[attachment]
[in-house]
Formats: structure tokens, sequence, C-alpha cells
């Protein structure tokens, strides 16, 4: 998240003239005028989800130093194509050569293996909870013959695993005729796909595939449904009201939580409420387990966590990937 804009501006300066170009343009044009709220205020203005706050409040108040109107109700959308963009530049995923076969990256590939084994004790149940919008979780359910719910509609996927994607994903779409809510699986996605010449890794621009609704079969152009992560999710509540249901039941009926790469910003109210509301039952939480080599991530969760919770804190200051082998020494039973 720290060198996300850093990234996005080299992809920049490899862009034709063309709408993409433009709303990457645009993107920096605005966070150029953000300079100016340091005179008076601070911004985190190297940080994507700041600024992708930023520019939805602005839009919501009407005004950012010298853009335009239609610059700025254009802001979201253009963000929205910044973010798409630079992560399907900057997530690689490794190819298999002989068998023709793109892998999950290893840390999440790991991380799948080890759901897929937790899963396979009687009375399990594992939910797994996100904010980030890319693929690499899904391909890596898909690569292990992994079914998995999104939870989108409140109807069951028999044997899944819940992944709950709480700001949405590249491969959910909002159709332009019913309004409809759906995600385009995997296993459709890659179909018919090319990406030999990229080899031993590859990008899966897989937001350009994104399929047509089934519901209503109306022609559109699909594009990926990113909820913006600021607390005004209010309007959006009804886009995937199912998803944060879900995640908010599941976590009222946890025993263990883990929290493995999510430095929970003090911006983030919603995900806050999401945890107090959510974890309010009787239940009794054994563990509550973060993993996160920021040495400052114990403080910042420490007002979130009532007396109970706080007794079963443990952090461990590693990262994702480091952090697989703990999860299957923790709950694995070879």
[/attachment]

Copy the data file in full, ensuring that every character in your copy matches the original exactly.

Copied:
[in-house]
Formats: structure tokens, sequence, C-alpha cells
């Protein structure tokens, strides 16, 4: 998240003239005028989800130093194509050569293996909870013959695993005729796909595939449904009201939580409420387990966590990937 804009501006300066170009343009044009709220205020203005706050409040108040109107109700959308963009530049995923076969990256590939084994004790149940919008979780359910719910509609996927994607994903779409809510699986996605010449890794621009609704079969152009992560999710509540249901039941009926790469910003109210509301039952939480080599991530969760919770804190200051082998020494039973 720290060198996300850093990234996005080299992809920049490899862009034709063309709408993409433009709303990457645009993107920096605005966070150029953000300079100016340091005179008076601070911004985190190297940080994507700041600024992708930023520019939805602005839009919501009407005004950012010298853009335009239609610059700025254009802001979201253009963000929205910044973010798409630079992560399907900057997530690689490794190819298999002989068998023709793109892998999950290893840390999440790991991380799948080890759901897929937790899963396979009687009375399990594992939910797994996100904010980030890319693929690499899904391909890596898909690569292990992994079914998995999104939870989108409140109807069951028999044997899944819940992944709950709480700001949405590249491969959910909002159709332009019913309004409809759906995600385009995997296993459709890659179909018919090319990406030999990229080899031993590859990008899966897989937001350009994104399929047509089934519901209503109306022609559109699909594009990926990113909820913006600021607390005004209010309007959006009804886009995937199912998803944060879900995640908010599941976590009222946890025993263990883990929290493995999510430095929970003090911006983030919603995900806050999401945890107090959510974890309010009787239940009794054994563990509550973060993993996160920021040495400052114990403080910042420490007002979130009532007396109970706080007794079963443990952090461990590693990262994702480091952090697989703990999860299957923790709950694995070879």